In the preferred embodiment, the exchange begins with the host computer 12 sending a prompt 14 to the user 10 for an identification name or number. The user responds with a user ID 16. The host then sends to the user a challenge CA 18. Then, the user sends to the host computer a response 20 generated from the password, the host's challenge, and an extra value PAD 20 using a function FA. Other values, such as a challenge from the user, also may be used in generating the response. The host verifies the identity of the user by comparing the user's response 20 to its own internally generated response using the same function with the same input values.

For bi-directional authentication, the user may verify the identity of the host. The host generates and sends to the user a response generated from a different function FB of the password, the host's challenge, and the user's extra value PAD that was sent earlier 22. The user verifies the identity of the host by comparing the host's response to his internally generated value using the function FB with the same input values. Other values, such as a challenge from the user, also may be used in generating the response.

Referring now to FIG. 2A, a preferred embodiment of the authentication sequence is shown. The host begins the authentication process by prompting the user for his or her ID 12. In the next step, the host generates a challenge, CA, 20. The process of generating a challenge is well known in the art and is not explained here. For example, the challenge may be a random value or the date and time. Challenges of other sizes and origins may be used as well. The host then sends to the user the challenge, preferably, in the format "CA:" plus the challenge followed by a carriage return and line feed 20.

Next, the user generates a response, "UR", to send to the host computer 22. The host computer uses this response to verify the identity of the user. To generate the response UR, the user first generates an extra value PAD of a format known to the host computer. This extra value is not transmitted to the host computer. The use of this extra value PAD is unique to the present invention. The response UR depends on the password, the host's challenge (CA), and the extra value of known format (PAD). Preferrably, the response is generated from a one-way function (functionA) that is easy to compute, but difficult to invert such as the MD5 digest or DES function. These functions are well known in the art and are not described here. Many other functions may work as well. The user then sends to the host computer the response, preferably, in the format "UR:" plus the response followed by a carriage return and line feed 22.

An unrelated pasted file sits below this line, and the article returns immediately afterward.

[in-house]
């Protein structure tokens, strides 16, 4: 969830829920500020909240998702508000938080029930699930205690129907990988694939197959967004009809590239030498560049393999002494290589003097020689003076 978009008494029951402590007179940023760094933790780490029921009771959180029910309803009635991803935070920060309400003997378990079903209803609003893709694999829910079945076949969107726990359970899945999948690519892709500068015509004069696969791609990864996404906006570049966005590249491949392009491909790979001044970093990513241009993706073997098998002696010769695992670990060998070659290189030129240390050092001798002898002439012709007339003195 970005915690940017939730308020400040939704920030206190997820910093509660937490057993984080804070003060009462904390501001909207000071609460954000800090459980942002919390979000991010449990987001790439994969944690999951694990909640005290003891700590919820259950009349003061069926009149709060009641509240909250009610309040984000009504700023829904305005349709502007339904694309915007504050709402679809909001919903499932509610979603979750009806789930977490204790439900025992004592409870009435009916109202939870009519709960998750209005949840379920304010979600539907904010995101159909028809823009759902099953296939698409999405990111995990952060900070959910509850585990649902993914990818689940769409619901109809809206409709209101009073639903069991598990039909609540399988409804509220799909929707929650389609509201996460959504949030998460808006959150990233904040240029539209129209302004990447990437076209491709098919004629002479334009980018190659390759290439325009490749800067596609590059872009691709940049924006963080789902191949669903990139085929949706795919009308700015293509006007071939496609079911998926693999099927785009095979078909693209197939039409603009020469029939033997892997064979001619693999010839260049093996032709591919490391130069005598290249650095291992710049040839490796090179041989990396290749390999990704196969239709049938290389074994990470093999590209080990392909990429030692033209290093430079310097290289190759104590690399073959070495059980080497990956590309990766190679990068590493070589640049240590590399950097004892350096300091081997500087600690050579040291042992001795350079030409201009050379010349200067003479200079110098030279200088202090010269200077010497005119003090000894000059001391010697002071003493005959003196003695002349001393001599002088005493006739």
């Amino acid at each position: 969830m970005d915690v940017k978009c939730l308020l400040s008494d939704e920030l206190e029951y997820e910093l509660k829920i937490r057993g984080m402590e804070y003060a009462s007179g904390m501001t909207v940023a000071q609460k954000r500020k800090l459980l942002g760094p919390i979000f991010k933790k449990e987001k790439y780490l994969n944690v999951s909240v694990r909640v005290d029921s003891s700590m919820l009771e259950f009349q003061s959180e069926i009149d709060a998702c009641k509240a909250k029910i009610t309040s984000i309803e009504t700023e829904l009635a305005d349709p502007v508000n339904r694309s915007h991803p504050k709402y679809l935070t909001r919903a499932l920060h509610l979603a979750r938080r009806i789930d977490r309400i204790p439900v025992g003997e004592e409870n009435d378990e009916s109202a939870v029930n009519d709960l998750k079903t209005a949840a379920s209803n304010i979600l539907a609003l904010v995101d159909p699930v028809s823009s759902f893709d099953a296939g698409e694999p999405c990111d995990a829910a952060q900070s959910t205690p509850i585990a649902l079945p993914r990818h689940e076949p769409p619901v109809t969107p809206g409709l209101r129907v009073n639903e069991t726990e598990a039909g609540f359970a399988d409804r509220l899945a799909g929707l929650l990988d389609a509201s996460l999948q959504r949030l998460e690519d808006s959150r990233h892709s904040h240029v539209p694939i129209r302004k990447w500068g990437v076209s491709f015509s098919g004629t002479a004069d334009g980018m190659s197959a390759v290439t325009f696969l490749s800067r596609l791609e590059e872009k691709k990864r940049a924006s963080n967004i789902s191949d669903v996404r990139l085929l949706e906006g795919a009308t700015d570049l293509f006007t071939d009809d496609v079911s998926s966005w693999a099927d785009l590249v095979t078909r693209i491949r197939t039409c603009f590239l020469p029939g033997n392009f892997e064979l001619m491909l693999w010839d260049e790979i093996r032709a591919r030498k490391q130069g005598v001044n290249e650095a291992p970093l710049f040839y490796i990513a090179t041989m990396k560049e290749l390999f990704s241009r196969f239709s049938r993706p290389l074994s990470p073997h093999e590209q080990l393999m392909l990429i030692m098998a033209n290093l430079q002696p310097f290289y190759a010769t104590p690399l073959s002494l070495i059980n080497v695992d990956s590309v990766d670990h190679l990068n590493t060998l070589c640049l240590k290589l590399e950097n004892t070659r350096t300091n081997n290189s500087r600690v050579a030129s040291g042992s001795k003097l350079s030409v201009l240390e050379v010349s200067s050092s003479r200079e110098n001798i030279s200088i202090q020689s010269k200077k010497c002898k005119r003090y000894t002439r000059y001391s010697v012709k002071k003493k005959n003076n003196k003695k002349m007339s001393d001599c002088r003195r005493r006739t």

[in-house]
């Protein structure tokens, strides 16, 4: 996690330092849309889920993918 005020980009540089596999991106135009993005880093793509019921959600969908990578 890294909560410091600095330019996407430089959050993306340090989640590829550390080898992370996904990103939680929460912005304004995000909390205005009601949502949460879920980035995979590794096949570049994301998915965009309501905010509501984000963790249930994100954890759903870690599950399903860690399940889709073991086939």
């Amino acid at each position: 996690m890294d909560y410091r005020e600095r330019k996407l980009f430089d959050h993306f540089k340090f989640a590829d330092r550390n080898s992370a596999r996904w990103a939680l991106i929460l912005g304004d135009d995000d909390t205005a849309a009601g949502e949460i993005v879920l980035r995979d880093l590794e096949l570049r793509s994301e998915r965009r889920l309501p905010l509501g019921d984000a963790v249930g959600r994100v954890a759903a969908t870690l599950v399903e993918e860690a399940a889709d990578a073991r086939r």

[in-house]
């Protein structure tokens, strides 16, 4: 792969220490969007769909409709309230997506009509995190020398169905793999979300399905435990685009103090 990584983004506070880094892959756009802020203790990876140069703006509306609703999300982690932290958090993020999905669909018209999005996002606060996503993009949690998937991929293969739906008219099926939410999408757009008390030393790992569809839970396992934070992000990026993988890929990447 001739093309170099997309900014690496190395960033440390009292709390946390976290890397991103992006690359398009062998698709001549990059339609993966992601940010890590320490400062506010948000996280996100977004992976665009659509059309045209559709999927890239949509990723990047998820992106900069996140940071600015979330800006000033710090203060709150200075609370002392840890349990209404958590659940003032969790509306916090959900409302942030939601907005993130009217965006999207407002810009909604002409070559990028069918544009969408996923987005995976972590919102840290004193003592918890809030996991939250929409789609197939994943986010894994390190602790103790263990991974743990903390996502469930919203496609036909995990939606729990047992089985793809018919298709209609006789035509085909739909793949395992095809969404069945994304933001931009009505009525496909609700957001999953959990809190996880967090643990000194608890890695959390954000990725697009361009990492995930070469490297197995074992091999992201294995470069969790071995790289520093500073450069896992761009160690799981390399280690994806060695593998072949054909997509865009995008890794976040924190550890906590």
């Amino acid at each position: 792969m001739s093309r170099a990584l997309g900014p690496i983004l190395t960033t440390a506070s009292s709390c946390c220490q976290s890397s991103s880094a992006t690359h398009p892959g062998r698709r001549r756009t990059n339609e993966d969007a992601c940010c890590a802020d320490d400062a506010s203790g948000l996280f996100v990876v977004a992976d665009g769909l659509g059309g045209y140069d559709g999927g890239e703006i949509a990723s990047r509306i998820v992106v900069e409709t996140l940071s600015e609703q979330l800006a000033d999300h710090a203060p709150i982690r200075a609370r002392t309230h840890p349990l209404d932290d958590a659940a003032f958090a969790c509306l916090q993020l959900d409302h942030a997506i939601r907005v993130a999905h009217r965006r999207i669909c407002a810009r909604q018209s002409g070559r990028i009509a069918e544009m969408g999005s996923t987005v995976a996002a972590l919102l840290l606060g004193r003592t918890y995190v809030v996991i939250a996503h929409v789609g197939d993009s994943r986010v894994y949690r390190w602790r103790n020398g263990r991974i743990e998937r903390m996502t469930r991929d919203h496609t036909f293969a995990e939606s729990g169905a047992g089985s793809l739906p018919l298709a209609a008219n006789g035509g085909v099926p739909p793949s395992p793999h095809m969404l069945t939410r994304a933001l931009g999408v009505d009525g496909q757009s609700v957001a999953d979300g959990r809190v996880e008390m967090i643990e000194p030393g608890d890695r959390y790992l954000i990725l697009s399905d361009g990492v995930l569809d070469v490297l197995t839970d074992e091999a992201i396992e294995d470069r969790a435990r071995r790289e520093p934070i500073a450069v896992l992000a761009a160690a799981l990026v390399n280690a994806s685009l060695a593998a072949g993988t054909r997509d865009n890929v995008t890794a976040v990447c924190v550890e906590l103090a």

In steps 24-38, the host computer attempts to verify the identity of the user by comparing its own results, using the same function and input values, with the user's response (UR). The extra value (PAD) used in the calculation of the user's response (UR) above, however, was not transmitted to the host. Therefore, to find a matching value, the host may be required to try all possible values (PV) of the known format. Preferably, the host cycles through all possible values for the known format, beginning at 0, 24 and tests them in order 26, 28, 30, 32. The values may actually be tested in any order--for example, ascending, descending, or random. For each possible value, the host generates a value (HV), preferrably using the same one-way function (FA) of the password, the host's challenge (CA), and the extra value of known format (PV) 26. The host compares this generated value (HV) to the user response (UR) to verify the user's identity 28. If the host value (HV) and user response (UR) do not match 28, the host increments the extra value (PV) 30. If the incremented value (PV) is still within the range of possibilities 32, then the host generates a new value (HV) using the new extra value 26. If the host value (HV) and user response (UR) do not match 28 and all possible extra values have been tried 32, then the user does not know the password and the authentication sequence aborts 34. If the host value HV and the user's response UR match 28 for any value of PV, then the user is authenticated and the host has learned PAD.

In step 36, a test for bi-directional authentication is made 36. If host identity is not to be confirmed, then the work session may begin or continue because user identity has been confirmed.

In the bi-directional authentication scheme of the preferred embodiment, the host generates a response (HR) that is a one-way function (functionB) of the password, the challenge (CA), and the extra value (PAD) that the host determined was part of the user response (UR) 40. Preferrably, the response is generated from a one-way function that is easy to compute, but difficult to invert such as the MD5 digest or DES function. These functions are well known in the art and are not described here. Many other functions may work as well. Preferably, the function (FB) is not the same one used by the host and user to verify the identity of the user (functionA). The host then sends to the user its response (HR), preferably, in the format "HR:" plus the response followed by a carriage return and line feed 40.

The user attempts to verify the identity of the host by comparing its own results, using the same function (functionB) and input values, with the host's response (HR). The user generates a value (UV) 42 using the password, the challenge (CA), and extra value (PAD) generated in step 22. If the host response (HR) and user value (UV) do not match 44, then the host does not know the password and the authentication sequence aborts 46. If the host response (HR) and user value (UV) match 44, then the identity of the host is verified and the user may begin or continue a work session 48.